Survey of London: Volume 36, Covent Garden. Originally published by London County Council, London, 1970.
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Of the present Tavistock Street only the western half, from Wellington Street to Southampton Street, represents the street laid out under that name on the site of Bedford Ground in the early eighteenth century. The eastern half is the former York Street and its extension (see pages 48, 196). In 1937 both parts of York Street were renamed Tavistock Street and the entire street was renumbered.
The street was laid out for building between December 1706 and March 1713/14 under the Bedford leases tabulated on pages 316–21, except for No. 24, which was built and paid for by the second Duke. A few of the houses were in occupation by 1709 but the street was not filled up until 1715. (fn. 1) There is no contemporary picture of Tavistock Street and as none of the original houses have survived their appearance must be judged from what is known about the buildings elsewhere on Bedford Ground (see pages 38–9). They were all almost certainly four storeys high but varied in width from 17 to over 30 feet. One of the last to be demolished was a large house on the south side, which was occupied by Sir John Cotton in 1716 (fn. 1) (No. 5 on fig. 32). Although this house was not rebuilt before 1912 it had evidently been refaced and a handsome shop front of an early nineteenthcentury character inserted into the ground floor (Plate 59b).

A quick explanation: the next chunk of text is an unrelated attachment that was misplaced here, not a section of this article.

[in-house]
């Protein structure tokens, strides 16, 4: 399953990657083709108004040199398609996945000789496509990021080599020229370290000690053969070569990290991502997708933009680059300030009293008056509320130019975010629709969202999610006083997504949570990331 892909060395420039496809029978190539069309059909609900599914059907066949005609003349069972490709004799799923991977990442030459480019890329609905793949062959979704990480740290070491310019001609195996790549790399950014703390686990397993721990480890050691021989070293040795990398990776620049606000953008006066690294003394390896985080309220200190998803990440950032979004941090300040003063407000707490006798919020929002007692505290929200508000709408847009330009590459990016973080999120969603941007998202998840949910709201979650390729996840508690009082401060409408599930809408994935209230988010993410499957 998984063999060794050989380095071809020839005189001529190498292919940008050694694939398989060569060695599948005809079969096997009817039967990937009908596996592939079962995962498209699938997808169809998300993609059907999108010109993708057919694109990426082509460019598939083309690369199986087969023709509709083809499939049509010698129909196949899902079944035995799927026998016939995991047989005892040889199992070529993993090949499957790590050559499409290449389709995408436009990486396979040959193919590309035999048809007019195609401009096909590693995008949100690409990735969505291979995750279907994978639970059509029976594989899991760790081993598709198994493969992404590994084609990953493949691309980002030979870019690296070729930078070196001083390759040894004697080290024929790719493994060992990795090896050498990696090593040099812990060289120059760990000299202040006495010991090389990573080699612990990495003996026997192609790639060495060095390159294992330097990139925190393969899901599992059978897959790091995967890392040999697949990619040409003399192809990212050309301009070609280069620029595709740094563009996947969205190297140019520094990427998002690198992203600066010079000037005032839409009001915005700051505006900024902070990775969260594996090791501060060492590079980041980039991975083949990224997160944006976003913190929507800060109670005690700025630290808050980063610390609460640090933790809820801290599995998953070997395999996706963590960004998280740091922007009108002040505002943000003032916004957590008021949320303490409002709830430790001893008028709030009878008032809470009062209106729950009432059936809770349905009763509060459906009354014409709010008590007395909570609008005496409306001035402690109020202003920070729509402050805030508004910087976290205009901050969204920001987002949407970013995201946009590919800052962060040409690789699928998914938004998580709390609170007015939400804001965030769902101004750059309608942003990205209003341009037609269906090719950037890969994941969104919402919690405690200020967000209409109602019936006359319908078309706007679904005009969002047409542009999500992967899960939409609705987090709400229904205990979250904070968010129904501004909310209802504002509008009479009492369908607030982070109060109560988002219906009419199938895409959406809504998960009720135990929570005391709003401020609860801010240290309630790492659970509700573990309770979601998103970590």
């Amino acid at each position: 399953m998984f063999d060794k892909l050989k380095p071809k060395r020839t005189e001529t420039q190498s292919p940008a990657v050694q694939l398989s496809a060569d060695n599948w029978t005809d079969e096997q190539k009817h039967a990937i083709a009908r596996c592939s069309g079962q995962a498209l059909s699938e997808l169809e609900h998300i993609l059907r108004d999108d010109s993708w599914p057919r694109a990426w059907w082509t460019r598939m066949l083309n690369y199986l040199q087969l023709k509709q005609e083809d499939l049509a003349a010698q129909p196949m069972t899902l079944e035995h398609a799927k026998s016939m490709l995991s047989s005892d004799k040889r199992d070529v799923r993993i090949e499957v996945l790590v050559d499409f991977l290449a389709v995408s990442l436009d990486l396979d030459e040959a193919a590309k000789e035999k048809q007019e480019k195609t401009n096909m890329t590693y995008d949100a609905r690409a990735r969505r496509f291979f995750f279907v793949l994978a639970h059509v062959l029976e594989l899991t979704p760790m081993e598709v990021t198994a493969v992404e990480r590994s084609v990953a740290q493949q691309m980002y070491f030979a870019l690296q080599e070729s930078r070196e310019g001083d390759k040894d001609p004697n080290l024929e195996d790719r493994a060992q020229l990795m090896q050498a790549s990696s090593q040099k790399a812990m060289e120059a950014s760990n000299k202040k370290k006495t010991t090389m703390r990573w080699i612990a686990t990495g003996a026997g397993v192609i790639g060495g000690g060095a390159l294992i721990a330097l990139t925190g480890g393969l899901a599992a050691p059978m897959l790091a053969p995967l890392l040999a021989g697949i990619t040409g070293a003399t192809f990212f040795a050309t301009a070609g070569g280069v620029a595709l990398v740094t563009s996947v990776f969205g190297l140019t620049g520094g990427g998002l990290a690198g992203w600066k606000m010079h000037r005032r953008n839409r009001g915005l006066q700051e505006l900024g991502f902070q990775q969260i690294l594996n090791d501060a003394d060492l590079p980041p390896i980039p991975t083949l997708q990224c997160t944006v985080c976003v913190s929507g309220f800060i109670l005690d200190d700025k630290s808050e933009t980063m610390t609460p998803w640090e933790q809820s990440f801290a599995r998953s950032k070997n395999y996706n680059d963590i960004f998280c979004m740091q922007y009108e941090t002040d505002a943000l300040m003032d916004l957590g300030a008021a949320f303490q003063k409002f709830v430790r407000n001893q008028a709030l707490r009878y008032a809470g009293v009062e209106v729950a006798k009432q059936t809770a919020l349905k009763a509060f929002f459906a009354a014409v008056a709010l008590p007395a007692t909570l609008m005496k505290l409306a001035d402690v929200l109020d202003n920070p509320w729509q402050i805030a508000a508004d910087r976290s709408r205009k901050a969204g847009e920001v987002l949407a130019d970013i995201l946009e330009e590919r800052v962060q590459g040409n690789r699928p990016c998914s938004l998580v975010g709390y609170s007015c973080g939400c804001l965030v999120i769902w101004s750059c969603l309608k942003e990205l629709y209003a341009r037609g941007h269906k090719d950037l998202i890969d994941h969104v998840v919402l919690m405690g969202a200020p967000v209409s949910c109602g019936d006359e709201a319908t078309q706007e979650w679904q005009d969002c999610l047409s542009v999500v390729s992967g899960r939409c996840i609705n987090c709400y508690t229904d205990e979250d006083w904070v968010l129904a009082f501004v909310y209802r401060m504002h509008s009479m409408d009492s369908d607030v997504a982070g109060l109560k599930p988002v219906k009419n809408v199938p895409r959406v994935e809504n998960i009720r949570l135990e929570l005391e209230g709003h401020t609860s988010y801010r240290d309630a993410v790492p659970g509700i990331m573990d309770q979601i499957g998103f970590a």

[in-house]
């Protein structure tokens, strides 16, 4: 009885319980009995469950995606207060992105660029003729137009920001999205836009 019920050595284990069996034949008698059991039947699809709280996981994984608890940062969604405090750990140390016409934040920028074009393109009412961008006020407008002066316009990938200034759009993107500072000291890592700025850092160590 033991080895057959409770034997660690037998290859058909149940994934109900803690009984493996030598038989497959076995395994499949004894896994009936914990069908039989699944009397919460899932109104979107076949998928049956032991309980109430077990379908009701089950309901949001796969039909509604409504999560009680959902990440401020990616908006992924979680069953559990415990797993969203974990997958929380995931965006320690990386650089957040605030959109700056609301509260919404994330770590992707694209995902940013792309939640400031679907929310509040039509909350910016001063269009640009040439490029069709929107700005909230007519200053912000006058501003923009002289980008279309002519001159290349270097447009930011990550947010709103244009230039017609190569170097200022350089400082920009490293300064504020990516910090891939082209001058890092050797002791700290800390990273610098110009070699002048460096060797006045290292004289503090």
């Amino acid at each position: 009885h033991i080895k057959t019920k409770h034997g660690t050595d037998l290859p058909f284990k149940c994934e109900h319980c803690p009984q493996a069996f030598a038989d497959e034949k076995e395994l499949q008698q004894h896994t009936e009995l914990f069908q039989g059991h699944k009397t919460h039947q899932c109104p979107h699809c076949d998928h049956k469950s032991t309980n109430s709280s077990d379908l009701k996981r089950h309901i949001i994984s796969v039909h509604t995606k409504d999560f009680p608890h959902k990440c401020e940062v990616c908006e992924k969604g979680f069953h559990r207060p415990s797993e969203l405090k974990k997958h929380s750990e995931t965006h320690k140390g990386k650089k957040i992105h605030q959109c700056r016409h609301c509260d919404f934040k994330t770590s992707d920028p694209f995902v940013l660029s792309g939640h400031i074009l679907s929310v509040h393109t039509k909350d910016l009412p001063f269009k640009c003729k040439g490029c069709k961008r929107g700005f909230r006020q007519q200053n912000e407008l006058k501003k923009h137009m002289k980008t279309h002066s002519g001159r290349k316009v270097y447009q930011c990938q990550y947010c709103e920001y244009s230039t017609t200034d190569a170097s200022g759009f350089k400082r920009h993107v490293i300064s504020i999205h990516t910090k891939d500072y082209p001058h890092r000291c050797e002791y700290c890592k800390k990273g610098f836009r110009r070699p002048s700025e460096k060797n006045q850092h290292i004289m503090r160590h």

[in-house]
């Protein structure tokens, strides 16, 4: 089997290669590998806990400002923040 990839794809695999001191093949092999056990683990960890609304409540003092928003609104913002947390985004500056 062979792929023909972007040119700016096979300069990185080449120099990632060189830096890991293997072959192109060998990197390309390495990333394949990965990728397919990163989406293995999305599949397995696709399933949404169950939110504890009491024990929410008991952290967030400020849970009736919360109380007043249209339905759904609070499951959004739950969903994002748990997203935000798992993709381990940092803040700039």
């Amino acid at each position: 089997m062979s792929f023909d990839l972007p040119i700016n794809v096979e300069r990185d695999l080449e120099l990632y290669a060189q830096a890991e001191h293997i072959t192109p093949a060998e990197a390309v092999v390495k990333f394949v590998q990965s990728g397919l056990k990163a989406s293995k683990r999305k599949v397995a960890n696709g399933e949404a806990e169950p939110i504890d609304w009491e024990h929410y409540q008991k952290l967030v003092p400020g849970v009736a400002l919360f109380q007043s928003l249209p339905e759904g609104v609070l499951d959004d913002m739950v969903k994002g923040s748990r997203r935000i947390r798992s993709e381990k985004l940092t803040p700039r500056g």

As with the other streets on Bedford Ground the early inhabitants were mostly respectable tradesmen. Mortimer's Universal Director for 1763 listed seven inhabitants of whom six were mercers or milliners, including Bingley and Bragg, linen drapers to the King. Writing in 1835 Thomas Walker recalled that 'Tavistock Street, Covent Garden, was once the street of fashionable shops—what Bond Street was till lately, and what Bond Street and Regent Street together are now.' (fn. 2)
From c. 1709 there was a tavern called the Salutation on the west corner of Tavistock Court (No. 31 on fig. 32), which survived until 1881, (fn. 3) and on the opposite side of the street in a house called the Harlequin and Pierot (No. 2–3 on fig. 32) was the coffee house kept between 1714 and 1736 by Richard Leveridge, the singer and composer. (fn. 4)
An increasing number of complaints to the parish committee of management in the early nineteenth century points to a decline in the social character of the street and this impression is supported by a report from the sixth Duke's agent in 1829 that the inhabitants of the street were mostly very poor. (fn. 5) In 1837 the parish surveyor of pavements reported to the committee that on market mornings the streets surrounding the market were blocked up and that the inhabitants of Tavistock Street had complained 'that there was so much noise from the heavy carts, and their drivers, from one a. m. that sleep was impossible in the front rooms'. (fn. 6)
By 1885 all the houses on the north side of the street had been demolished to make room for the continually expanding market. (fn. 7) The south side of the street was largely rebuilt during the late nineteenth and early twentieth centuries.
This was the name given to a footway from Tavistock Street into the Piazza which was laid out in 1706–7 immediately to the west of the old east wall of Bedford House garden (see fig. 32). Originally there were seven houses in the court, including the four corner houses—three on the east side, which were demolished in 1859–60, and four on the west side, which were demolished in 1884–5. (fn. 8)